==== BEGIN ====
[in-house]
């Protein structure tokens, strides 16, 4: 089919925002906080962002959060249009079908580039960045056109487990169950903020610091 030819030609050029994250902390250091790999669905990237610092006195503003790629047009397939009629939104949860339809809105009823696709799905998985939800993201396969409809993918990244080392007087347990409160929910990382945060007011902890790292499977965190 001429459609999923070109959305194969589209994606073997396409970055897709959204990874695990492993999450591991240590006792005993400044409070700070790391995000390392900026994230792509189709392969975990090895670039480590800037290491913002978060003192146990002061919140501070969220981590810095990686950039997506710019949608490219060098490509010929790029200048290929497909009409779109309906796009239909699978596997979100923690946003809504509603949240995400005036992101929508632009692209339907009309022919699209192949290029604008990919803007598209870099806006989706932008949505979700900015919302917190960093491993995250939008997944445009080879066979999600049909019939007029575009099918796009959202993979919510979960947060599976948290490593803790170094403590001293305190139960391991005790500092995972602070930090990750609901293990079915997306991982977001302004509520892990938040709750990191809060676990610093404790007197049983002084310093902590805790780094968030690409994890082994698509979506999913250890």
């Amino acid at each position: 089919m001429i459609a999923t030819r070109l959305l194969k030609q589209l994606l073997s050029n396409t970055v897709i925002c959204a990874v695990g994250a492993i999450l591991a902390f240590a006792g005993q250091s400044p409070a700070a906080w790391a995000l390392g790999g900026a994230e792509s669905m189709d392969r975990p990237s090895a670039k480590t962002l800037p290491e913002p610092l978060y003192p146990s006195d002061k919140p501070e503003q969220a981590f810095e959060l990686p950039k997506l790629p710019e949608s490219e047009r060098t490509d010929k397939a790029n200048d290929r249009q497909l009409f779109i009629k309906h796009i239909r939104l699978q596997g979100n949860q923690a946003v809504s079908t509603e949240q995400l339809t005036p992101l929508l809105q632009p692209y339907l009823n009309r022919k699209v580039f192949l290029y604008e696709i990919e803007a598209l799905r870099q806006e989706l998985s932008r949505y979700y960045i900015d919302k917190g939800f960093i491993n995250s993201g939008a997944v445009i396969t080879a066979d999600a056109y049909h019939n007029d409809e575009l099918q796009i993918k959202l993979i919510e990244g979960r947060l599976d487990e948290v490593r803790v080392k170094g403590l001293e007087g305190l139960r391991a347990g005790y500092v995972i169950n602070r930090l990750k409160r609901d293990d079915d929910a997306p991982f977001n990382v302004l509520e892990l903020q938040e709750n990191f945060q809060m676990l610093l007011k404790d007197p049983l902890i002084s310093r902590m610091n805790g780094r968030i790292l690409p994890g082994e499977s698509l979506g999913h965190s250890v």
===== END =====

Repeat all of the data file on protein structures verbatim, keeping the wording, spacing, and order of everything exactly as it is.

[in-house]
């Protein structure tokens, strides 16, 4: 089919925002906080962002959060249009079908580039960045056109487990169950903020610091 030819030609050029994250902390250091790999669905990237610092006195503003790629047009397939009629939104949860339809809105009823696709799905998985939800993201396969409809993918990244080392007087347990409160929910990382945060007011902890790292499977965190 001429459609999923070109959305194969589209994606073997396409970055897709959204990874695990492993999450591991240590006792005993400044409070700070790391995000390392900026994230792509189709392969975990090895670039480590800037290491913002978060003192146990002061919140501070969220981590810095990686950039997506710019949608490219060098490509010929790029200048290929497909009409779109309906796009239909699978596997979100923690946003809504509603949240995400005036992101929508632009692209339907009309022919699209192949290029604008990919803007598209870099806006989706932008949505979700900015919302917190960093491993995250939008997944445009080879066979999600049909019939007029575009099918796009959202993979919510979960947060599976948290490593803790170094403590001293305190139960391991005790500092995972602070930090990750609901293990079915997306991982977001302004509520892990938040709750990191809060676990610093404790007197049983002084310093902590805790780094968030690409994890082994698509979506999913250890």
């Amino acid at each position: 089919m001429i459609a999923t030819r070109l959305l194969k030609q589209l994606l073997s050029n396409t970055v897709i925002c959204a990874v695990g994250a492993i999450l591991a902390f240590a006792g005993q250091s400044p409070a700070a906080w790391a995000l390392g790999g900026a994230e792509s669905m189709d392969r975990p990237s090895a670039k480590t962002l800037p290491e913002p610092l978060y003192p146990s006195d002061k919140p501070e503003q969220a981590f810095e959060l990686p950039k997506l790629p710019e949608s490219e047009r060098t490509d010929k397939a790029n200048d290929r249009q497909l009409f779109i009629k309906h796009i239909r939104l699978q596997g979100n949860q923690a946003v809504s079908t509603e949240q995400l339809t005036p992101l929508l809105q632009p692209y339907l009823n009309r022919k699209v580039f192949l290029y604008e696709i990919e803007a598209l799905r870099q806006e989706l998985s932008r949505y979700y960045i900015d919302k917190g939800f960093i491993n995250s993201g939008a997944v445009i396969t080879a066979d999600a056109y049909h019939n007029d409809e575009l099918q796009i993918k959202l993979i919510e990244g979960r947060l599976d487990e948290v490593r803790v080392k170094g403590l001293e007087g305190l139960r391991a347990g005790y500092v995972i169950n602070r930090l990750k409160r609901d293990d079915d929910a997306p991982f977001n990382v302004l509520e892990l903020q938040e709750n990191f945060q809060m676990l610093l007011k404790d007197p049983l902890i002084s310093r902590m610091n805790g780094r968030i790292l690409p994890g082994e499977s698509l979506g999913h965190s250890v």